What kind of dieter are you? Knowing your diet personality can help you lose weight.
A weight loss plan only works if you stay with it. And as any successful dieter can tell you, it's much easier to lose weight and firm up when the diet plan you choose fits your lifestyle and personality. Hate to cook? You won't last long on a diet plan better suited to budding gourmets. Living in a house full of kids and big eaters so you're constantly surrounded by food? A weight loss plan for you will have to face the problem of snacking head on.
With any endeavor to lose weight, most women think they need to go on a diet, says Lisa Sanders, MD, a clinician-educator in primary care at Yale University and author of The Perfect Fit Diet. But that's not exactly true. A diet is simply what you eat, which means you're already on one. That diet either works for you so you achieve and maintain the weight you want, or it doesn't.
The first step to weight loss satisfaction? Find your fit among these five diet personalities, and weight loss might just be easier for you.
Weight loss type 1: The support seeker
You're the one who turns to friends and pros for answers. (If it worked for Oprah, it can work for you, right?) In college you had study buddies, shopping partners, and best friends who consoled you after miserable dates and psyched you up to try your hand at love again. You'd never have made it down the aisle without the help of a few older, wiser friends, and you couldn't handle colic and postpartum blues without those 1 a.m. phone calls to your sister-in-law.
Your ideal diet plan. Your perfect weight loss plan involves plenty of support from women who've been there - sharing your battles with chocolate fudge and meeting you for late-night walks around the block. Check out weight loss programs that meet weekly for fun, camaraderie, and tips on nutrition, or go the fitness route and join an aerobics or Pilates class with a core group of members. Sessions with a personal trainer can give you regular, one-on-one help with your unique weight loss demons.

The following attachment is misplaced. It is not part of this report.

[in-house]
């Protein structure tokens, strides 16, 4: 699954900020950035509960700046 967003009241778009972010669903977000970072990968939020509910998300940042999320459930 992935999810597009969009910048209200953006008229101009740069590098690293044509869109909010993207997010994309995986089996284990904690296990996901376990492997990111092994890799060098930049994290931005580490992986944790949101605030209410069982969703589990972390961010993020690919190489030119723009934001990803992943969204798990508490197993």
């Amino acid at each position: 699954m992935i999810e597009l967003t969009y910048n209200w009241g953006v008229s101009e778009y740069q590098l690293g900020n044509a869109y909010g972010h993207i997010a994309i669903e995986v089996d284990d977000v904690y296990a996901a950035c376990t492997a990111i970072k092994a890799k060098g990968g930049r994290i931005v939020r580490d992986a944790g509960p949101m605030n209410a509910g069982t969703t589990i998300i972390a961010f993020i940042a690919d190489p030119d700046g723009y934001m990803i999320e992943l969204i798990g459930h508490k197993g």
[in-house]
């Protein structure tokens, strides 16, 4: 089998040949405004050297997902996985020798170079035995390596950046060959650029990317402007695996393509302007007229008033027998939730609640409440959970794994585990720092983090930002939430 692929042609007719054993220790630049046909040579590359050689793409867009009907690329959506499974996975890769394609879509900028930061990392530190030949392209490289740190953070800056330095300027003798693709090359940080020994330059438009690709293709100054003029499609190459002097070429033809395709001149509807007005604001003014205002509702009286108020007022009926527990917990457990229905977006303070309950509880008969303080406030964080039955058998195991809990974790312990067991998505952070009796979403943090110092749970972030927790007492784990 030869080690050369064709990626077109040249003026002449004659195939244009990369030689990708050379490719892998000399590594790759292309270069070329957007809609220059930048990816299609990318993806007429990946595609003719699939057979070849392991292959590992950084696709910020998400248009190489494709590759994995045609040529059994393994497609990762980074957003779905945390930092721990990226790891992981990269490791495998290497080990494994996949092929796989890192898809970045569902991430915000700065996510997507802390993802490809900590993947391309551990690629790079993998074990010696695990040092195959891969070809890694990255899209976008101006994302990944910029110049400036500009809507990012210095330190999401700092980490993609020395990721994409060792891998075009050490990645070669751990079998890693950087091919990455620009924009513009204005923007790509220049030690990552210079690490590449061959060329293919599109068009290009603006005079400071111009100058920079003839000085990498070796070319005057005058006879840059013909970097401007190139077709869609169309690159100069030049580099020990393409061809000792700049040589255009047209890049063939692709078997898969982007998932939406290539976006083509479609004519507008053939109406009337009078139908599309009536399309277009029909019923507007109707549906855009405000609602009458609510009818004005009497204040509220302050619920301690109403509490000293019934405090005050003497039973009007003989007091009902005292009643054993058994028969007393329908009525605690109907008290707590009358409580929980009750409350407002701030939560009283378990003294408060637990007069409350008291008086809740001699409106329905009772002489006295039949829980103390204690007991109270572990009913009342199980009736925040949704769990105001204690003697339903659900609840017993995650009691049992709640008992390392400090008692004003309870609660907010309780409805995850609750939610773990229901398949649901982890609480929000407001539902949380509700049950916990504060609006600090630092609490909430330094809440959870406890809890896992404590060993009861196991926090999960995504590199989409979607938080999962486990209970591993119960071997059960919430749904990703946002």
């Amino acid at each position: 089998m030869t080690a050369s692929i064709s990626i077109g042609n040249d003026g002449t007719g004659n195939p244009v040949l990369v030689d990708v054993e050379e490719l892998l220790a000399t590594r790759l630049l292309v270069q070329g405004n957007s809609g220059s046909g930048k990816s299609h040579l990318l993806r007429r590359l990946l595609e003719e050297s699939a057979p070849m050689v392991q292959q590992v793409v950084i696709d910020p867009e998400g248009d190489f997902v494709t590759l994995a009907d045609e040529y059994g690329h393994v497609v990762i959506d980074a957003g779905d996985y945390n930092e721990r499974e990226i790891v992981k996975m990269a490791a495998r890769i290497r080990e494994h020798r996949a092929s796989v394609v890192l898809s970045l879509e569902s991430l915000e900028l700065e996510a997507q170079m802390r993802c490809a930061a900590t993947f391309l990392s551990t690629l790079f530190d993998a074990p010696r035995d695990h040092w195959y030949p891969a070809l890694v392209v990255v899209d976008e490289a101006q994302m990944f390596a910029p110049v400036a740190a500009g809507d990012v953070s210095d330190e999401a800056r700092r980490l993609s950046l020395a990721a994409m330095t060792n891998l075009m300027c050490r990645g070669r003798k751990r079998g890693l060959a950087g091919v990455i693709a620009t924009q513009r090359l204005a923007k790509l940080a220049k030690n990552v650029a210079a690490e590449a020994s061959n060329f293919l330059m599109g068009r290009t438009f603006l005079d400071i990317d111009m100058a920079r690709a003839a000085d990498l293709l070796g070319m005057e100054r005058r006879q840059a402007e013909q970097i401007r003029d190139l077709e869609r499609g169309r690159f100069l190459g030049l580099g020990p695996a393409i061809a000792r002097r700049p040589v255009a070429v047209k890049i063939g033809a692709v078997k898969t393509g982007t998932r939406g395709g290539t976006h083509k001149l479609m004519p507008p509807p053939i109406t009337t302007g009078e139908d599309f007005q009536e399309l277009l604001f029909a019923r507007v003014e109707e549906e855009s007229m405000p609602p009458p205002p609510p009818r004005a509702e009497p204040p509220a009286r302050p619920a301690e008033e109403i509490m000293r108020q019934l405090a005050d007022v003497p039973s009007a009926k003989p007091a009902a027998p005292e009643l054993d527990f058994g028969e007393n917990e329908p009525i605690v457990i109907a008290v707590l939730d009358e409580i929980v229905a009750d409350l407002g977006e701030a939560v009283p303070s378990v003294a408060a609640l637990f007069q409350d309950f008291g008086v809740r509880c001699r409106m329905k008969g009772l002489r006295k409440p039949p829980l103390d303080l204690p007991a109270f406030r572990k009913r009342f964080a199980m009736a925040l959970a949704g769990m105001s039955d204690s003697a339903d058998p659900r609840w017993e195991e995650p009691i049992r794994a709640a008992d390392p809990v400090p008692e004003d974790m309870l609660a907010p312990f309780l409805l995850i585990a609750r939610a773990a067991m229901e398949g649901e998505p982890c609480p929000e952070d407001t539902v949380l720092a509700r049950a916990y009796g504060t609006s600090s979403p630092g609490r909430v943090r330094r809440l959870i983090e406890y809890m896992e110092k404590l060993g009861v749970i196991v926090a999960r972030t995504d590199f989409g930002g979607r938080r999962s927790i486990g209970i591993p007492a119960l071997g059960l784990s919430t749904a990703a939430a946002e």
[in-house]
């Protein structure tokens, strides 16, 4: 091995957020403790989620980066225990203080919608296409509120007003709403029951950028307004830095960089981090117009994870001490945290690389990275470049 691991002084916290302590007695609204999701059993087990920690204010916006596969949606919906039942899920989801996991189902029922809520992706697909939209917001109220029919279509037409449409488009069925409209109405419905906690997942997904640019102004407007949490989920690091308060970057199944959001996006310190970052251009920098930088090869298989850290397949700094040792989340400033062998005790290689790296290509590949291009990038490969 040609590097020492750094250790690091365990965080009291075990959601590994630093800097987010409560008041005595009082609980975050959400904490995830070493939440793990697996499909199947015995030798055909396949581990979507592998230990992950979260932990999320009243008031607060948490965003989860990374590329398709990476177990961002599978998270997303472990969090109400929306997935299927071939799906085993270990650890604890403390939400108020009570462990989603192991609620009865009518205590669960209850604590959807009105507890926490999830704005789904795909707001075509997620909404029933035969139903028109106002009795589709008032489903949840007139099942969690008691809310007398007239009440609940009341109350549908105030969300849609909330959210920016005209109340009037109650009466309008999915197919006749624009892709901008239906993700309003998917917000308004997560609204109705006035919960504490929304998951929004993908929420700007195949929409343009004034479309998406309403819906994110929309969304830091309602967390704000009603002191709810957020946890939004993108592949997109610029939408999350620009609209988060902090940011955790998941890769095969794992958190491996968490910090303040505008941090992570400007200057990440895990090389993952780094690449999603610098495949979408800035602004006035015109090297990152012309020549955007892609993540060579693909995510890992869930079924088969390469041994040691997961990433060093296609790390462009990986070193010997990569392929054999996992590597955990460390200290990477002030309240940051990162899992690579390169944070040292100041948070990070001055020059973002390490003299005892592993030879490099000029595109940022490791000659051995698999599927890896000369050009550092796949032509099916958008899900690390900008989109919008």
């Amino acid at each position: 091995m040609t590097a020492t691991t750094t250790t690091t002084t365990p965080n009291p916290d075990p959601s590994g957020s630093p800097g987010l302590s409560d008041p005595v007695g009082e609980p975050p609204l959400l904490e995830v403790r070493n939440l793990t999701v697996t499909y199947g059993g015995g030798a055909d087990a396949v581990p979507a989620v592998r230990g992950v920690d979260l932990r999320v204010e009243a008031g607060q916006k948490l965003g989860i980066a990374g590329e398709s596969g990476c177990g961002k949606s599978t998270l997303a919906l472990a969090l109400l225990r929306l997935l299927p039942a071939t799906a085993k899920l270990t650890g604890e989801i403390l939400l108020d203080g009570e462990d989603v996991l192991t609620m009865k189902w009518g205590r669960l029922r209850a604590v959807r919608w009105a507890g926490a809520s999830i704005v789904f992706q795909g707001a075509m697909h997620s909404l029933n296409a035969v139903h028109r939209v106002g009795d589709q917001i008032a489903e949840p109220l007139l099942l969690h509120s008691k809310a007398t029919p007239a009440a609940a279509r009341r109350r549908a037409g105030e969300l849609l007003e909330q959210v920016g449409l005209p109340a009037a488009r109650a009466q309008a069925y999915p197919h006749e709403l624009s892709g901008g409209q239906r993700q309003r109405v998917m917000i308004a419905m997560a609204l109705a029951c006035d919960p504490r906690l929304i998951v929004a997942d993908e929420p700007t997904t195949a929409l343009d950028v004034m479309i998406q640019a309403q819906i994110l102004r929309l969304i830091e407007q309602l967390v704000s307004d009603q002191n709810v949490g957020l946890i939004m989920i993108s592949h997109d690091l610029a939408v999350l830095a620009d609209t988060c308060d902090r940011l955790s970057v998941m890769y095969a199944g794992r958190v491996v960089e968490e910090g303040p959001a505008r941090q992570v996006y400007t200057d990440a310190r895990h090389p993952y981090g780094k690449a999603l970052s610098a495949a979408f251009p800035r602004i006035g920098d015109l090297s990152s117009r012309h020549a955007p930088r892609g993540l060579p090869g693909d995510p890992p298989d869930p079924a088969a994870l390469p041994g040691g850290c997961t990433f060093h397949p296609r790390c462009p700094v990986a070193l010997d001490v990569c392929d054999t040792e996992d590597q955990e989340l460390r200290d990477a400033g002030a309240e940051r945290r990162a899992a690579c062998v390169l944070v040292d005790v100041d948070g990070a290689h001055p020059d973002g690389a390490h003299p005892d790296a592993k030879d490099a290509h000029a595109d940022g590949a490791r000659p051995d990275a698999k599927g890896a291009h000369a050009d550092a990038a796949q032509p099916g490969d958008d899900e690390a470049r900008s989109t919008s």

If you're a stellar follower, but not so good at coming up with methods yourself, choose a diet plan that offers sample meals and grocery lists, says Suzanne Farrell, MS, RD, a spokesperson for the American Dietetic Association and owner of Cherry Creek Nutrition in Denver. Or start your own diet support group, choosing dependable friends who actually have time to offer weight loss help and won't let you get away with making excuses. A group of three or four friends can keep you firmly on the fitness wagon even when one member can't show up. Designate a leader, set a plan of attack and be sure to let your supporters know exactly what you need most from them, whether it's gentle encouragement or the toughest of love.